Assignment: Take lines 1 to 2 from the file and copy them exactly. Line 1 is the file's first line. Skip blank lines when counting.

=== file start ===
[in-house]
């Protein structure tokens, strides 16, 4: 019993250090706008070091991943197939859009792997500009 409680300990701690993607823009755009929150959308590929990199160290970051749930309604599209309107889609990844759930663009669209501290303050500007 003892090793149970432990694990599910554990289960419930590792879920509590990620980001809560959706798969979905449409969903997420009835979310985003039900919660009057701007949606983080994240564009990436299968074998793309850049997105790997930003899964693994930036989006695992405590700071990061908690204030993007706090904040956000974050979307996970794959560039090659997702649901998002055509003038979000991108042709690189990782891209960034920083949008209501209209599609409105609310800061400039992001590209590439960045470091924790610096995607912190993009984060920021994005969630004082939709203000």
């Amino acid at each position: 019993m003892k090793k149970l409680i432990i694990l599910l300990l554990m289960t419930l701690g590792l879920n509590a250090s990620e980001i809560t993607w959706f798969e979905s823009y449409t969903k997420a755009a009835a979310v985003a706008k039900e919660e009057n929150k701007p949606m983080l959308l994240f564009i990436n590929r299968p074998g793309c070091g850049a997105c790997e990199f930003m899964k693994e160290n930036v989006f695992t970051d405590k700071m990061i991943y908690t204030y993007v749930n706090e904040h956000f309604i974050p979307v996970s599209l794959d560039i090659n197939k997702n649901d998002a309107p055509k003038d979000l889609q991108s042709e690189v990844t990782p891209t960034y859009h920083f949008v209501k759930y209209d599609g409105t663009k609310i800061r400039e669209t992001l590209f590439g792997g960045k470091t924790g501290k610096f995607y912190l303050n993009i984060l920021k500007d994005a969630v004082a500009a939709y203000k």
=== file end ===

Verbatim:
[in-house]
């Protein structure tokens, strides 16, 4: 019993250090706008070091991943197939859009792997500009 409680300990701690993607823009755009929150959308590929990199160290970051749930309604599209309107889609990844759930663009669209501290303050500007 003892090793149970432990694990599910554990289960419930590792879920509590990620980001809560959706798969979905449409969903997420009835979310985003039900919660009057701007949606983080994240564009990436299968074998793309850049997105790997930003899964693994930036989006695992405590700071990061908690204030993007706090904040956000974050979307996970794959560039090659997702649901998002055509003038979000991108042709690189990782891209960034920083949008209501209209599609409105609310800061400039992001590209590439960045470091924790610096995607912190993009984060920021994005969630004082939709203000």